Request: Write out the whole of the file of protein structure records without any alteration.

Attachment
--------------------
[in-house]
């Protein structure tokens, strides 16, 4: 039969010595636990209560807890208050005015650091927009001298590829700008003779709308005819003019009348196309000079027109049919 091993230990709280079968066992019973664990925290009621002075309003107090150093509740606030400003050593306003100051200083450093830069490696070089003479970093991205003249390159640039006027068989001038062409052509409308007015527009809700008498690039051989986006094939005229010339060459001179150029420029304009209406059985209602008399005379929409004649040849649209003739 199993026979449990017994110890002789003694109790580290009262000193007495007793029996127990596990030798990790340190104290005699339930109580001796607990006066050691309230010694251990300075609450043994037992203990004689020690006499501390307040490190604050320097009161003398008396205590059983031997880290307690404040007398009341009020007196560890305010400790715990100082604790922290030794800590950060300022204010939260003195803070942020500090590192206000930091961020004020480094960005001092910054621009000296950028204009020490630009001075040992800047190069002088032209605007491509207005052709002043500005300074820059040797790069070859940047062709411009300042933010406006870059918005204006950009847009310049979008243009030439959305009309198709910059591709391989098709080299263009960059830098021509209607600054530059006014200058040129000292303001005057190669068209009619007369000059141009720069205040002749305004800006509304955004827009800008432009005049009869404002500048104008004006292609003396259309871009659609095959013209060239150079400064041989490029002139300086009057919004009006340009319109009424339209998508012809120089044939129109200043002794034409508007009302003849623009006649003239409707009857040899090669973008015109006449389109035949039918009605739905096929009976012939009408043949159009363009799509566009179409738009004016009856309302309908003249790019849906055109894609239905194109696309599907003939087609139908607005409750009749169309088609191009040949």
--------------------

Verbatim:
[in-house]
């Protein structure tokens, strides 16, 4: 039969010595636990209560807890208050005015650091927009001298590829700008003779709308005819003019009348196309000079027109049919 091993230990709280079968066992019973664990925290009621002075309003107090150093509740606030400003050593306003100051200083450093830069490696070089003479970093991205003249390159640039006027068989001038062409052509409308007015527009809700008498690039051989986006094939005229010339060459001179150029420029304009209406059985209602008399005379929409004649040849649209003739 199993026979449990017994110890002789003694109790580290009262000193007495007793029996127990596990030798990790340190104290005699339930109580001796607990006066050691309230010694251990300075609450043994037992203990004689020690006499501390307040490190604050320097009161003398008396205590059983031997880290307690404040007398009341009020007196560890305010400790715990100082604790922290030794800590950060300022204010939260003195803070942020500090590192206000930091961020004020480094960005001092910054621009000296950028204009020490630009001075040992800047190069002088032209605007491509207005052709002043500005300074820059040797790069070859940047062709411009300042933010406006870059918005204006950009847009310049979008243009030439959305009309198709910059591709391989098709080299263009960059830098021509209607600054530059006014200058040129000292303001005057190669068209009619007369000059141009720069205040002749305004800006509304955004827009800008432009005049009869404002500048104008004006292609003396259309871009659609095959013209060239150079400064041989490029002139300086009057919004009006340009319109009424339209998508012809120089044939129109200043002794034409508007009302003849623009006649003239409707009857040899090669973008015109006449389109035949039918009605739905096929009976012939009408043949159009363009799509566009179409738009004016009856309302309908003249790019849906055109894609239905194109696309599907003939087609139908607005409750009749169309088609191009040949």